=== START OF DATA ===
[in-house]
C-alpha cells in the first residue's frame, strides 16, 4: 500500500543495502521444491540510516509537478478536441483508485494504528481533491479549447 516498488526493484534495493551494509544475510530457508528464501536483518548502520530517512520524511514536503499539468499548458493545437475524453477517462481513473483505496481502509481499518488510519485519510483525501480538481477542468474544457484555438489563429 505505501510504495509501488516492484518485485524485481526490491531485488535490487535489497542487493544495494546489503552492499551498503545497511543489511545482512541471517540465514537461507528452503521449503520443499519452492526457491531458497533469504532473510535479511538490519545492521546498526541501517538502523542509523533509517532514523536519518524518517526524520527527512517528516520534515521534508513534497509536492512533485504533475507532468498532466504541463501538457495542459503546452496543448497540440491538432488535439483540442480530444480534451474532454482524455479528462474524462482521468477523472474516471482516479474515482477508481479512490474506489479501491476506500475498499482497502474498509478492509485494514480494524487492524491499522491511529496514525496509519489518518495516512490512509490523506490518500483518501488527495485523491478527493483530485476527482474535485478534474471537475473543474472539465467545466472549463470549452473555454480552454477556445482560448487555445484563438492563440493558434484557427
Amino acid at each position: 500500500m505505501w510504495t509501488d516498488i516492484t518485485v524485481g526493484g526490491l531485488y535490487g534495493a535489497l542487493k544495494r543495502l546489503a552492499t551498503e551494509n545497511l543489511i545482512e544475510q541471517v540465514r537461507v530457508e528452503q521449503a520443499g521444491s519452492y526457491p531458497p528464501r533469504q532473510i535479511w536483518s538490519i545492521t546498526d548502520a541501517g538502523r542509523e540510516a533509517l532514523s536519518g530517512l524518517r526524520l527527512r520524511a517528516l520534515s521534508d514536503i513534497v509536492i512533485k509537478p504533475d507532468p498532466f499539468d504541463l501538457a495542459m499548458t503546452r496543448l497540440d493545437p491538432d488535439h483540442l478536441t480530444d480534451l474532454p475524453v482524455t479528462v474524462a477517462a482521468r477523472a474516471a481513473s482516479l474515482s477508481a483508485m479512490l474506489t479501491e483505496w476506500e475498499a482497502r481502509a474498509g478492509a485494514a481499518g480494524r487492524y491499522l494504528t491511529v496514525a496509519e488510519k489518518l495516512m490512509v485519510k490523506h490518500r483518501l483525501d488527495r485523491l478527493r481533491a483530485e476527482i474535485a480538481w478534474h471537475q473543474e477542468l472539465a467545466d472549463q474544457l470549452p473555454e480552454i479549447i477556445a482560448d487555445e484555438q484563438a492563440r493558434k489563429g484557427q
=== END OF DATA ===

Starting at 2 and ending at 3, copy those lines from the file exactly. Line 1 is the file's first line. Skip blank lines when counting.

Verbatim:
C-alpha cells in the first residue's frame, strides 16, 4: 500500500543495502521444491540510516509537478478536441483508485494504528481533491479549447 516498488526493484534495493551494509544475510530457508528464501536483518548502520530517512520524511514536503499539468499548458493545437475524453477517462481513473483505496481502509481499518488510519485519510483525501480538481477542468474544457484555438489563429 505505501510504495509501488516492484518485485524485481526490491531485488535490487535489497542487493544495494546489503552492499551498503545497511543489511545482512541471517540465514537461507528452503521449503520443499519452492526457491531458497533469504532473510535479511538490519545492521546498526541501517538502523542509523533509517532514523536519518524518517526524520527527512517528516520534515521534508513534497509536492512533485504533475507532468498532466504541463501538457495542459503546452496543448497540440491538432488535439483540442480530444480534451474532454482524455479528462474524462482521468477523472474516471482516479474515482477508481479512490474506489479501491476506500475498499482497502474498509478492509485494514480494524487492524491499522491511529496514525496509519489518518495516512490512509490523506490518500483518501488527495485523491478527493483530485476527482474535485478534474471537475473543474472539465467545466472549463470549452473555454480552454477556445482560448487555445484563438492563440493558434484557427
Amino acid at each position: 500500500m505505501w510504495t509501488d516498488i516492484t518485485v524485481g526493484g526490491l531485488y535490487g534495493a535489497l542487493k544495494r543495502l546489503a552492499t551498503e551494509n545497511l543489511i545482512e544475510q541471517v540465514r537461507v530457508e528452503q521449503a520443499g521444491s519452492y526457491p531458497p528464501r533469504q532473510i535479511w536483518s538490519i545492521t546498526d548502520a541501517g538502523r542509523e540510516a533509517l532514523s536519518g530517512l524518517r526524520l527527512r520524511a517528516l520534515s521534508d514536503i513534497v509536492i512533485k509537478p504533475d507532468p498532466f499539468d504541463l501538457a495542459m499548458t503546452r496543448l497540440d493545437p491538432d488535439h483540442l478536441t480530444d480534451l474532454p475524453v482524455t479528462v474524462a477517462a482521468r477523472a474516471a481513473s482516479l474515482s477508481a483508485m479512490l474506489t479501491e483505496w476506500e475498499a482497502r481502509a474498509g478492509a485494514a481499518g480494524r487492524y491499522l494504528t491511529v496514525a496509519e488510519k489518518l495516512m490512509v485519510k490523506h490518500r483518501l483525501d488527495r485523491l478527493r481533491a483530485e476527482i474535485a480538481w478534474h471537475q473543474e477542468l472539465a467545466d472549463q474544457l470549452p473555454e480552454i479549447i477556445a482560448d487555445e484555438q484563438a492563440r493558434k489563429g484557427q